When the committee’s recommended flag was to be voted upon in the House, Conservative deputy leader and Quebec MP Leon Balcher rose and said: “For weeks, and even months, the House of Commons has been witnessing an unparalleled debate which is completely  paralyzing the business of this House ...”
Balcher then proposed that the Liberal government evoke closure and get on with the vote. This stunned Diefenbaker who had hoped to initiate a filibuster, but he was effectively silenced by an MP from his own party.
When Pearson proposed a free vote to restore some harmony in the House, he said: “The past can and must be honoured, but surely the past must not be permitted to prevent the changes that are necessary to adapt to the future ... We do not ignore the lessons of history when we support Canadian symbols for Canadian unity.”
He told MPs that British Prime Minister Lloyd George said about the Canadian troops’ contribution, during the Second Battle of Ypres, “(that) the maple leaf was embroidered forever on the silken folds of the banner of human history!” The reality was that Canadian soldiers during both wars prominently displayed the maple leaf on their uniforms. And, Canadian war graves from both world wars — and now — are identified with a single maple leaf engraved on their headstones.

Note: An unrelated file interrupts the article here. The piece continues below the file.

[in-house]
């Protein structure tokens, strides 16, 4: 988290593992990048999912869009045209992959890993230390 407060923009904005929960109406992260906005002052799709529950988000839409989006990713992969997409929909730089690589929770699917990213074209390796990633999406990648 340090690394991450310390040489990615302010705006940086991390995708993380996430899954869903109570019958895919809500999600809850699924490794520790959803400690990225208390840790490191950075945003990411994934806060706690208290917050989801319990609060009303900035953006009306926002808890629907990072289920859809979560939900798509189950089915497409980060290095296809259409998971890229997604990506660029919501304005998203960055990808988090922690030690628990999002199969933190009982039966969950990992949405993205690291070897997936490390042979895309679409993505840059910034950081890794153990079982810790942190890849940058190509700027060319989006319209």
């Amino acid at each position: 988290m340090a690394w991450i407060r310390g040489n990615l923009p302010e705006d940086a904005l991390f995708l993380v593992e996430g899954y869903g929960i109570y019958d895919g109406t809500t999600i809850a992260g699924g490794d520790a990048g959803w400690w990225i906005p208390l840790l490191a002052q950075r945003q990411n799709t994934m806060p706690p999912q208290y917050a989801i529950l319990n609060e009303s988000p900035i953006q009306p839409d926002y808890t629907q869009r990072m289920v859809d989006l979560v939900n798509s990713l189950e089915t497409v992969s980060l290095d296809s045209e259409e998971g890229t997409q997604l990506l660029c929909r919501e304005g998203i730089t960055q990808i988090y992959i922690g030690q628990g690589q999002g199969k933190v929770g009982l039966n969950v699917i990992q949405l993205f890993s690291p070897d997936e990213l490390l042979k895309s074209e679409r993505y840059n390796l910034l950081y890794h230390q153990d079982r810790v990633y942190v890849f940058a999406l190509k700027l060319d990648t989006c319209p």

Canadian soldiers during the world wars fought under two foreign banners — first under the British Union Jack and then the British Admiralty’s Red Ensign, neither being a true national flag. The Red Ensign was chosen on January 26, 1924, to fly only over government buildings as a temporary measure. 
Diefenbaker’s arguments mostly fell on deaf ears and Canada had a new flag. 
When the Red Ensign was lowered on Parliament Hill, Diefenbaker wiped tears away with a handkerchief. But a “mighty cheer” arose “just as the Maple Leaf reached the top (of the flag pole) for the first time.”
Canada came of age with a new national symbol that is readily recognized around the world. Why not create a true national celebration to mark this momentous occasion?